Thursday, October 23, 2008

Side by Side

A couple of weeks ago, two long-time Island friends, whom I know through the acoustic music community here, approached me about performing their wedding. They wanted as little fuss as possible because they had been a couple for 30 years, had adult children together, and knew that most of their friends probably assumed they'd been married all that time. They weren't even sure they were going to tell anybody because they just didn't want to deal with all the questions and surprise.

As we talked, they asked me to keep it confidential until they knew what they wanted to do. They did plan to talk with their children about it but thought that their children would probably be unable to attend the ceremony. I gave them my wedding template, explaining that it was more fitting for a couple just starting out but that it might give them some ideas.

Yesterday I performed the wedding, with just five of us here: the couple, two witnesses, and me. I wanted to do something to fuss a little bit, so I got a small cake and a bottle of sparkling cider and picked the last gaillardia and daisies for a small bouquet. As it turned out, the woman who was to be a witness also wanted to fuss so we ended up with two small wedding cakes, two bottles of sparkly stuff, and two bouquets.

Our wedding couple was a bit starry-eyed; I guess we all were, recognizing that this was a special occasion even if it was quiet and tiny and low-key. They asked me to cut out all the stuff in the ceremony that didn't fit for them, told me that they had a special way they wanted to do their vows, and we began.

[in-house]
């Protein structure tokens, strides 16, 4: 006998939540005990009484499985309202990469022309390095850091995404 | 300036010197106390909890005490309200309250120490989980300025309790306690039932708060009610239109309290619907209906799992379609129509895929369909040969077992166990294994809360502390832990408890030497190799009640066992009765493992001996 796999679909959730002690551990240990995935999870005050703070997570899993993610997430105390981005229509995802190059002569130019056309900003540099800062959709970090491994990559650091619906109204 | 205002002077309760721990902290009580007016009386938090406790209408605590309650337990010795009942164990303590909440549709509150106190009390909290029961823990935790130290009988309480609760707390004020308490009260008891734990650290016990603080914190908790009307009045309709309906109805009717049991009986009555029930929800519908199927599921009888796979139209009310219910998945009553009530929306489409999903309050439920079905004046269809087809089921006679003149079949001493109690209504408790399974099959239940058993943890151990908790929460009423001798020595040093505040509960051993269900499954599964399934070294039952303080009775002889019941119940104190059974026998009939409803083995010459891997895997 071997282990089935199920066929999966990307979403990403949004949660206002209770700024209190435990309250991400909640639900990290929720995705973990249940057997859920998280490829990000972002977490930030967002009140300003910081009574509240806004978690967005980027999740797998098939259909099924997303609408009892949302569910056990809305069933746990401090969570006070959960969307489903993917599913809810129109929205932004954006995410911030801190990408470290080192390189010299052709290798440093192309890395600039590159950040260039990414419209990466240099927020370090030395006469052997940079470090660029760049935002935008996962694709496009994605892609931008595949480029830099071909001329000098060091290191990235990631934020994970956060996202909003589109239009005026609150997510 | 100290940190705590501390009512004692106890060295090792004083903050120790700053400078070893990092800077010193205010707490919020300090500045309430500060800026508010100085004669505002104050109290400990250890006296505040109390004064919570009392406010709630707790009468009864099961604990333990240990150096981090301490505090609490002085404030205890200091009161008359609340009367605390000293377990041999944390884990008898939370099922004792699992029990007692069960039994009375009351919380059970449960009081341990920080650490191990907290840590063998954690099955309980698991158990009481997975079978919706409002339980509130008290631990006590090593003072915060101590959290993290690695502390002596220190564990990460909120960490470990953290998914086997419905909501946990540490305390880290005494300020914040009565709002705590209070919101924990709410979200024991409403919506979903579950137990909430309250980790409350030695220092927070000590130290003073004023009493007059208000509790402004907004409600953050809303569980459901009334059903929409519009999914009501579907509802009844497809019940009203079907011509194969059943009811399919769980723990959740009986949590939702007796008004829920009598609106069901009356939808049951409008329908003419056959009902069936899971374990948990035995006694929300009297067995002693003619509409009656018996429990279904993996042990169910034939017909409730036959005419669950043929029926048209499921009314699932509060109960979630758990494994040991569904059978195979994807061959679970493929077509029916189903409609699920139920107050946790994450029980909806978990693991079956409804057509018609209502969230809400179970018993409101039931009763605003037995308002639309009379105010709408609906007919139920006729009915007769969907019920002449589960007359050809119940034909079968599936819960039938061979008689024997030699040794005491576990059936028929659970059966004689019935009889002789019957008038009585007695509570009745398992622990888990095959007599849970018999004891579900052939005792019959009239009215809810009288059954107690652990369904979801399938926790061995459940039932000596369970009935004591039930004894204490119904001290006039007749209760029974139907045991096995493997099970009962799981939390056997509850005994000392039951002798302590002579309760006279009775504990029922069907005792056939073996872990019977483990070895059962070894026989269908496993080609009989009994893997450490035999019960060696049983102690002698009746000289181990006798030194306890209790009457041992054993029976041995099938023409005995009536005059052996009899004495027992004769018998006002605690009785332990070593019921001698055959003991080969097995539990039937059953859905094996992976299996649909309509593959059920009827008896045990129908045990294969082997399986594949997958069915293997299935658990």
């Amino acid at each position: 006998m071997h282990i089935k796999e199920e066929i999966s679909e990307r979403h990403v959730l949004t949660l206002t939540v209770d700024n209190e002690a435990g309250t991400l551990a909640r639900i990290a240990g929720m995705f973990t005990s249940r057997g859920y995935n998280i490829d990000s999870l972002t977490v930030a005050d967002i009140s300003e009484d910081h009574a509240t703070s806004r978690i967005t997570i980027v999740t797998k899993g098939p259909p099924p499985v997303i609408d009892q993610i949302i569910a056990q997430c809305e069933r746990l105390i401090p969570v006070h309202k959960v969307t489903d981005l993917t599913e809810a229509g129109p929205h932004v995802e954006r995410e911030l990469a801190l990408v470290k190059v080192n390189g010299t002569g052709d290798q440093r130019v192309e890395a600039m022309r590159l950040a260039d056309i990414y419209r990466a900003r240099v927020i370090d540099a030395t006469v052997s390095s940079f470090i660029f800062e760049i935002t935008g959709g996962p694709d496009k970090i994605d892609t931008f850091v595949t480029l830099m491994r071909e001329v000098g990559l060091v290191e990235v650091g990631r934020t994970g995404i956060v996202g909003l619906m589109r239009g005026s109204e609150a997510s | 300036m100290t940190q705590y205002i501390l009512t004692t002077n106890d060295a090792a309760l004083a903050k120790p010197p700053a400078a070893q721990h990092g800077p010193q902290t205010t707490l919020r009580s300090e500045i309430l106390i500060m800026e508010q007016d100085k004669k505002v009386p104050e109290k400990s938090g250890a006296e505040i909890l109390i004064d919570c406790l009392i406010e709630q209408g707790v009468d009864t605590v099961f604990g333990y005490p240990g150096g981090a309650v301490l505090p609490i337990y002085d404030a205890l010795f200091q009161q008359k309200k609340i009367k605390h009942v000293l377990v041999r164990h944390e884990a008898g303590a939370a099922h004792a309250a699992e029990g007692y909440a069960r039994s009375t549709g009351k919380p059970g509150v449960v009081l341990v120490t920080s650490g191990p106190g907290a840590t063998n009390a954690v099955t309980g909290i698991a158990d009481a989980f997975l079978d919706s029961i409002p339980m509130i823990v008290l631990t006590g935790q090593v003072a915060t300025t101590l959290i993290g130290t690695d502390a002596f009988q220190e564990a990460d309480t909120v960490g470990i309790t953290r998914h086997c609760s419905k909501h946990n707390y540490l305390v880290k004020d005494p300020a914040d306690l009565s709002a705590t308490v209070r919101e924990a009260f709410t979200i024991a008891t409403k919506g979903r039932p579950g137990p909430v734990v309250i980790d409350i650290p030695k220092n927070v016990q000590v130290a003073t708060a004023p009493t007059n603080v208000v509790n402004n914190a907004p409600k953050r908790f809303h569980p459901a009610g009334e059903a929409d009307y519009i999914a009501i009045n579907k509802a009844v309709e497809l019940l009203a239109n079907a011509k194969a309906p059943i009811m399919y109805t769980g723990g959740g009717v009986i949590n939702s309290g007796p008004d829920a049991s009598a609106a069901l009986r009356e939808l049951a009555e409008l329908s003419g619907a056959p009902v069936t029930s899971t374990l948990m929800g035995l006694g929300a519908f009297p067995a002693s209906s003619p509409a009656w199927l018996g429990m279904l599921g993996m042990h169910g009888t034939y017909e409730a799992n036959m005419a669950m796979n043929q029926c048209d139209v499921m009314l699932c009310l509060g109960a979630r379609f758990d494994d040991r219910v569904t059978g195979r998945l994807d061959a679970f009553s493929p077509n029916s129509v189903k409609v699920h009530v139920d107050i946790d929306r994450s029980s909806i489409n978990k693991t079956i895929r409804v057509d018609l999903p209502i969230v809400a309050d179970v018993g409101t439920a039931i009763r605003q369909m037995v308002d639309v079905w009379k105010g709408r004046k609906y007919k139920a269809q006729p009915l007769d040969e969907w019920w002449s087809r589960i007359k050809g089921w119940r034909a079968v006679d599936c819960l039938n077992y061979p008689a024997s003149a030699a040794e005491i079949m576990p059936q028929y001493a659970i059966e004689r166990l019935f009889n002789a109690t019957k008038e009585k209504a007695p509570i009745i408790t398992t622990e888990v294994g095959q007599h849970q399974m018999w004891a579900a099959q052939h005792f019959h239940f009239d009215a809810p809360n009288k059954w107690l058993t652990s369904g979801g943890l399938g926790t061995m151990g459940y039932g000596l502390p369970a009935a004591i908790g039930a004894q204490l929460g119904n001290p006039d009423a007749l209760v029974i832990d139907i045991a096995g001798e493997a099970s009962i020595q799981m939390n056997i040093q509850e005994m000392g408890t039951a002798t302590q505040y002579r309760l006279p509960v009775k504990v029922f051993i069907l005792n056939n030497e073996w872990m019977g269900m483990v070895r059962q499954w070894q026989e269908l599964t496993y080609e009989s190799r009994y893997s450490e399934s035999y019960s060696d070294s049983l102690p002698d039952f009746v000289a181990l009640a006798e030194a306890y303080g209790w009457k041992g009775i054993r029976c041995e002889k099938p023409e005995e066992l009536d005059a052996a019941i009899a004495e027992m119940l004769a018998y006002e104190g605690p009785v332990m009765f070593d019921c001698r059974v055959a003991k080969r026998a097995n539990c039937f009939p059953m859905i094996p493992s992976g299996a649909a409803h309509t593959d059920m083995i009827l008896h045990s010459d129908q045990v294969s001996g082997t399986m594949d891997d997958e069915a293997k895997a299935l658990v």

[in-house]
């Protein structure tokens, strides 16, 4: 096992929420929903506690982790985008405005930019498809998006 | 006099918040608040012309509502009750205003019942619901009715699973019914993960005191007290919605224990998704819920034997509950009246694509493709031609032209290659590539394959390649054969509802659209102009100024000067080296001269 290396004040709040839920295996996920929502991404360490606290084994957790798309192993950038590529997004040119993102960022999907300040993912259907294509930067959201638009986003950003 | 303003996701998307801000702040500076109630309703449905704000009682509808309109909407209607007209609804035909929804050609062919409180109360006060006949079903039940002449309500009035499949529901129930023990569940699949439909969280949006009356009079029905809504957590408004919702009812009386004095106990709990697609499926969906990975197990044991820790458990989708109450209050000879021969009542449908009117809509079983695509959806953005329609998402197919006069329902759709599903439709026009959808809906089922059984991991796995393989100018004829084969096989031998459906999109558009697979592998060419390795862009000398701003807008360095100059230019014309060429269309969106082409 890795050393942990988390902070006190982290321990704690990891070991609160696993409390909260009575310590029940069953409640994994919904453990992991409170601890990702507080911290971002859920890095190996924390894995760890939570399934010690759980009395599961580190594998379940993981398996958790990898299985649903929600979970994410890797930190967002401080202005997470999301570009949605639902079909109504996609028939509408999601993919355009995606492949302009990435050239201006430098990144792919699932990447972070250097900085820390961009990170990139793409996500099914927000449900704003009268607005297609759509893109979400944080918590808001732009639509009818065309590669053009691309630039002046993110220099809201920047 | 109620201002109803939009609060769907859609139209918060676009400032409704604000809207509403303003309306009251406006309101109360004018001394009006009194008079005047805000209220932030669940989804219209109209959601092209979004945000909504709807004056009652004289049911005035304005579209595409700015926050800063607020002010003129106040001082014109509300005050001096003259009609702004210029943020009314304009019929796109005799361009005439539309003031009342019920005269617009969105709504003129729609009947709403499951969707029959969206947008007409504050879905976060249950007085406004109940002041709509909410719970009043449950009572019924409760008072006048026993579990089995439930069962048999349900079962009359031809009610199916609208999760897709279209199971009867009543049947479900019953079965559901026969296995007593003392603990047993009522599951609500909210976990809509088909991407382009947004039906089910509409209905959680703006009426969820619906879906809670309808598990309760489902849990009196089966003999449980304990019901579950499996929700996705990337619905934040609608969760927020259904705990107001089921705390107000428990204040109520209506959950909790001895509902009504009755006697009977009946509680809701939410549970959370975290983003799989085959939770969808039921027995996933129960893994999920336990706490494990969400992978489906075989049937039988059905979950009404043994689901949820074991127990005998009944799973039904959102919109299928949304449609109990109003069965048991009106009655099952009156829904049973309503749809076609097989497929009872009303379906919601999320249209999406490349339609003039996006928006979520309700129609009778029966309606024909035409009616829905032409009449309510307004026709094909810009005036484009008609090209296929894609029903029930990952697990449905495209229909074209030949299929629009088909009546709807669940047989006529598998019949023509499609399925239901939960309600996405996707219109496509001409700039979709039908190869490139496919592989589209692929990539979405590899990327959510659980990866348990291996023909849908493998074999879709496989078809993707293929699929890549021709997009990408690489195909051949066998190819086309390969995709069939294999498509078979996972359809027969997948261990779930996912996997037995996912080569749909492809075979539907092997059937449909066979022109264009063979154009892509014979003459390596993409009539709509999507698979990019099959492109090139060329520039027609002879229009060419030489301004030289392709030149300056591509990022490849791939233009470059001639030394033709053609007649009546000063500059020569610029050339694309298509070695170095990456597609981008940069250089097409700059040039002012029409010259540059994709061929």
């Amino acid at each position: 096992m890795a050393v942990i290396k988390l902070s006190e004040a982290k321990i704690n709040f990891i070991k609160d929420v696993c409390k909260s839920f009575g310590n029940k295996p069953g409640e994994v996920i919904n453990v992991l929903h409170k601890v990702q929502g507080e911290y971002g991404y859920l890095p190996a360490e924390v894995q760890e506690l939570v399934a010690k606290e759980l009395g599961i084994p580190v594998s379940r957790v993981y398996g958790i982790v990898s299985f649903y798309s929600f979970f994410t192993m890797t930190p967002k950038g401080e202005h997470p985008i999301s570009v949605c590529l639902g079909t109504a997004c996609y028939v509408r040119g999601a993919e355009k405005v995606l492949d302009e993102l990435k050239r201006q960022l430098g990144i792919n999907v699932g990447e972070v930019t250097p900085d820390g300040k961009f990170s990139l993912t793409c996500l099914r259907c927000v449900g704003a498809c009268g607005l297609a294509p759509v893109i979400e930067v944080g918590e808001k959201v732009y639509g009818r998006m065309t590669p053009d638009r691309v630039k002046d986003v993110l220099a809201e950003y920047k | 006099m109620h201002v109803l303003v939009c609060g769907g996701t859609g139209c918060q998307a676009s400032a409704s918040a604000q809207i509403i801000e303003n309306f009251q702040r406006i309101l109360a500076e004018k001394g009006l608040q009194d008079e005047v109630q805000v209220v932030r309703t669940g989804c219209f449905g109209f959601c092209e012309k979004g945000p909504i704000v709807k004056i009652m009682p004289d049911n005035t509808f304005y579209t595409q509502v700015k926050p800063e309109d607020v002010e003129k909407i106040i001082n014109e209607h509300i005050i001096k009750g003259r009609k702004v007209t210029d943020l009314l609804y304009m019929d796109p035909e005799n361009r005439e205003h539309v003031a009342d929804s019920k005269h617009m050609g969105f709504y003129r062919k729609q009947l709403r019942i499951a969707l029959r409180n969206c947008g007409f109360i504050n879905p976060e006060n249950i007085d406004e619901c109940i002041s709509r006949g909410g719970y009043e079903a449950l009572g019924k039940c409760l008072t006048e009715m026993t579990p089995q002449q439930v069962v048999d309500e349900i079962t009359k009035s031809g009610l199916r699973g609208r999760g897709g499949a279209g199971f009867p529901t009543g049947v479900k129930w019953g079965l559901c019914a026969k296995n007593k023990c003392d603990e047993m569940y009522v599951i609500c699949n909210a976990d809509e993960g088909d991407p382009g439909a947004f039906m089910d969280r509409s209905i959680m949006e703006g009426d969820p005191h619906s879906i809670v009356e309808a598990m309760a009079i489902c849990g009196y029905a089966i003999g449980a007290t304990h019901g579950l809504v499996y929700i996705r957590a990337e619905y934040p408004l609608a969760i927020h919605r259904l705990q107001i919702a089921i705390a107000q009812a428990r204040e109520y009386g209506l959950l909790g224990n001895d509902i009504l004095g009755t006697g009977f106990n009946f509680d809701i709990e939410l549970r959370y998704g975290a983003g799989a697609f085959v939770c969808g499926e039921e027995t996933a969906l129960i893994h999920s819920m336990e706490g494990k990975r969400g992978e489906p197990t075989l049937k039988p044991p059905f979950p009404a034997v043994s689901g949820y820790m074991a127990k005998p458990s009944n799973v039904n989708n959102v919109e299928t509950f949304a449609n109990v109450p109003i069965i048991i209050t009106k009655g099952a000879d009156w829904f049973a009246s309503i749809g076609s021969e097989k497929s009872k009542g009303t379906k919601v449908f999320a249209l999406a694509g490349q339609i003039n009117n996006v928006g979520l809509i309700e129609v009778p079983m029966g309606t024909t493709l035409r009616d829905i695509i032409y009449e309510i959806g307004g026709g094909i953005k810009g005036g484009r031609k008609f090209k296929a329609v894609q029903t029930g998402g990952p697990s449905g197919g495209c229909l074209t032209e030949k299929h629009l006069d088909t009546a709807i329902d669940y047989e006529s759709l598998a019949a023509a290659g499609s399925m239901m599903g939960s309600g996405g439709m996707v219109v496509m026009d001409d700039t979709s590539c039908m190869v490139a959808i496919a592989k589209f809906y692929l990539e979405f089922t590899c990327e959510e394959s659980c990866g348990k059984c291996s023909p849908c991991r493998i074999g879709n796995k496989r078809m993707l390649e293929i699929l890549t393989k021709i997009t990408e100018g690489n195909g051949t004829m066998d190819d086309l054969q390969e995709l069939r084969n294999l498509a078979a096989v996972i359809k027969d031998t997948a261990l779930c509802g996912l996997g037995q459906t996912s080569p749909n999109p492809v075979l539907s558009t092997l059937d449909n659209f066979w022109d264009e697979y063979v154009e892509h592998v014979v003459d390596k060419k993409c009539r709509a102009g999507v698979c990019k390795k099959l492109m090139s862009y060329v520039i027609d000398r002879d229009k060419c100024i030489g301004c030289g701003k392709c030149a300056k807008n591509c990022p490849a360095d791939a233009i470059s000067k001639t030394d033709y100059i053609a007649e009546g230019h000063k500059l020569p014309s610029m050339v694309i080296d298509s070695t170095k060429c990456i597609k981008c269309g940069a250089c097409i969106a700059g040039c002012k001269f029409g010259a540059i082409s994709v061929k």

The vows were conducted in my living room with cats basking in the sunshine. The couple was adorned by a guitar and a mandolin. No rings, no lengthy statements, just an "I will" and then this:

"Oh, we ain't got a barrel of money; maybe we're ragged and funny;
But we'll travel along, singing a song, side by side.
Don't know what's coming tomorrow, maybe it's trouble and sorrow,
But we'll travel the road, sharing our load, side by side.
Through all kinds of weather, what if the sky should fall?
Well, as long as we're together, it doesn't matter at all.
When they've all had their quarrels and parted,
We'll be the same as we started,
Just traveling along, singing a song, side by side."


ogre said...


ms. kitty said...

I know, ain't it sweet?

Joel said...

Sniff! I remember your mother singing that when I was little! I'd give anything to hear her sing it again.

Speaking of which, I watched a little of your performance the other night, and you were great. As I knew you would be.

LinguistFriend said...

I hope that part of your advice to the newlyweds was to express hope that they have talked with their lawyer about possible long-term ramifications of their earlier status and its change, for them and the children. Some states have common law marriage, some don't. But they may well have covered all of those things.
Ditto for Joel's comment about your performance.

ms. kitty said...

Thanks, guys, for your kind words. Joel, I think that's where I learned the song too. Mama loved to sing, all right, and she had a nice, clear, true alto voice.

LF, I think they have taken care of all those things, judging from our conversation. It's a good point.

Miss Kitty said...


Should I ever re-marry, that's exactly what I want.

SO awesome that they asked you to be their celebrant. [hugs]